The District of Columbia hopes to use a future Metro station as the sparkplug for revitalization of Columbia Heights, a once-flourishing commercial center on 14th Street NW at the upper end of the 1968 riot corridor.

As one of his last acts before leaving office this week, Mayor Walter E. Washington sent the U.S. Department of Transportation an application for $300,000 to complete plans for developing the area with a combination of stores, offices, apartments, public facilities and transit services. The proposal is supported by new Mayor Marion Barry.

Through its urban renewal agency, the D.C. government already owns nearly 12 acres along 14th Street between Columbia Road and Newton Street NW. The area was once the city's second busiest commercial center, although it was in sharp decline long before the 1968 riots destroyed many of its stores.

The Columbia Heights subway station will be within this area, with entrances at Irving Street and probably near Kenyon Street. Train service to and from downtown is scheduled to begin in 1985. The line is planned to extend northeastward as far as Greenbelt, Md.

Joint development -- with the subway on the bottom, bus platforms and stores on the surface and offices and apartments above -- is encouraged by federal policy. Secretary of Transportation Brock Adams recently cited Columbia Heights from a list of transit stations around the country that seem ripe for such projects.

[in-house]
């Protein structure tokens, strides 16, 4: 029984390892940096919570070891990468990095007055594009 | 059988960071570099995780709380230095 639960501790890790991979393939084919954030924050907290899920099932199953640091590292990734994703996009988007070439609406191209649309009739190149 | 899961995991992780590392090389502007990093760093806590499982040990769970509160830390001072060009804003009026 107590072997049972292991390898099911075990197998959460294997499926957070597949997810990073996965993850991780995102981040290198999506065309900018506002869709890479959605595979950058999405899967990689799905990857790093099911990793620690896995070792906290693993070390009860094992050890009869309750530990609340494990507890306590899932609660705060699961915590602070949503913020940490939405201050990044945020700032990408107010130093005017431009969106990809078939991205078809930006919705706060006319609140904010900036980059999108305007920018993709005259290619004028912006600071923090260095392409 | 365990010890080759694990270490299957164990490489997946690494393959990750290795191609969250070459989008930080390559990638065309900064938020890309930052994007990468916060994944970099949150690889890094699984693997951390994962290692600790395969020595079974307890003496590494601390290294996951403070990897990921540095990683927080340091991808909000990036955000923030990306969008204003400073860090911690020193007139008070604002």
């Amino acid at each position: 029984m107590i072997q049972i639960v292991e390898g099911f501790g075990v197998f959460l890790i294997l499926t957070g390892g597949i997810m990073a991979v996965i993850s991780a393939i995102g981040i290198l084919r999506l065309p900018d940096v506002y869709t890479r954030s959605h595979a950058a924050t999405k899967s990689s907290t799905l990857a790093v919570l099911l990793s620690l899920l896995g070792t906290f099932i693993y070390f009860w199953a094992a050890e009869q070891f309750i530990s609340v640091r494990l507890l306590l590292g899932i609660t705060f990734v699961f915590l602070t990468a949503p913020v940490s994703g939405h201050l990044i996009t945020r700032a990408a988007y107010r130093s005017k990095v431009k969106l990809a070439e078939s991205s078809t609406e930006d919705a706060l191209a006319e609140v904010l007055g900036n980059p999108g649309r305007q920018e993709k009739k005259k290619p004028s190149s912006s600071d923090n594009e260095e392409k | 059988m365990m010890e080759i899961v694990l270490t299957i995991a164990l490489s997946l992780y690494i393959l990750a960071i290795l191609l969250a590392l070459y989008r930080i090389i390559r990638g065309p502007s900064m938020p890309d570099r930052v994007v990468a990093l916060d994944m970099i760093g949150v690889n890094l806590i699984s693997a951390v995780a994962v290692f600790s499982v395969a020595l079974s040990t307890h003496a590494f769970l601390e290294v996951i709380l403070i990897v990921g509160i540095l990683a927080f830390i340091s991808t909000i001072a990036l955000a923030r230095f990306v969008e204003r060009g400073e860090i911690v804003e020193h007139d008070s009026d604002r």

Beyond planning funds, the federal government would provide money for special amenities related to the actual development, such as underground walkways interconnecting the buildings and the subway station.

Such joint development, minus the apartments, exists at the new Journal Square station on a subway line in Jersey City, N.J., which officials hope will be the magnet for a revitalized downtown.

In Canada, models for such development exist in both Toronto and Montreal. Sweden, in constructing suburbs outside Stockholm, has created community centers surrounding transit stations. The largest include branches of major department stores.

According to the D.C. Municipal Planning Office, which prepared the application for the federal planning grant, there has been substantial reconstruction of housing in Columbia Heights. But commercial development has been lagging.

"Nowhere esle in the District is so much vacant land already assembled and in single ownership," the planning office said in its proposal.

The city, which has been working with citizen groups, anticipates that there will be substantial equity ownership of the Columbia Heights development by area residents and businesses, investing through the newly-formed Park Central Development Corp.

Once the project begins moving, the corporation plans to register with the U.S. Security and Exchange Commission for permission to sell stock. No individual will be permitted to own more than 20 shares.

"The aim of the (corporation) is to increase the power and influence for the people of the community as a whole -- not just for a few individuals or groups," the planning office said. Stockholders will choose a community-based board of directors.

The proposed planning activity will be conducted jointly by several city agencies and the Washington Metropolitan Area Transit Authority working with a six-month timetable. The study will include such elements as:

An evaluation of the type of development the sales and leasing marked will accept.

Financial packaging, including the identification of sources of funds and a tabulation of economic benefits to the city government.

Legal and organizational structure for the project.

Ways of typing together various government agencies that must participate in the project.

Creating mechanisms for community participation.

Determining the environmental impact, including the ability of sewer, water and utility facilities to provide necessary services.

Devising development plans and models.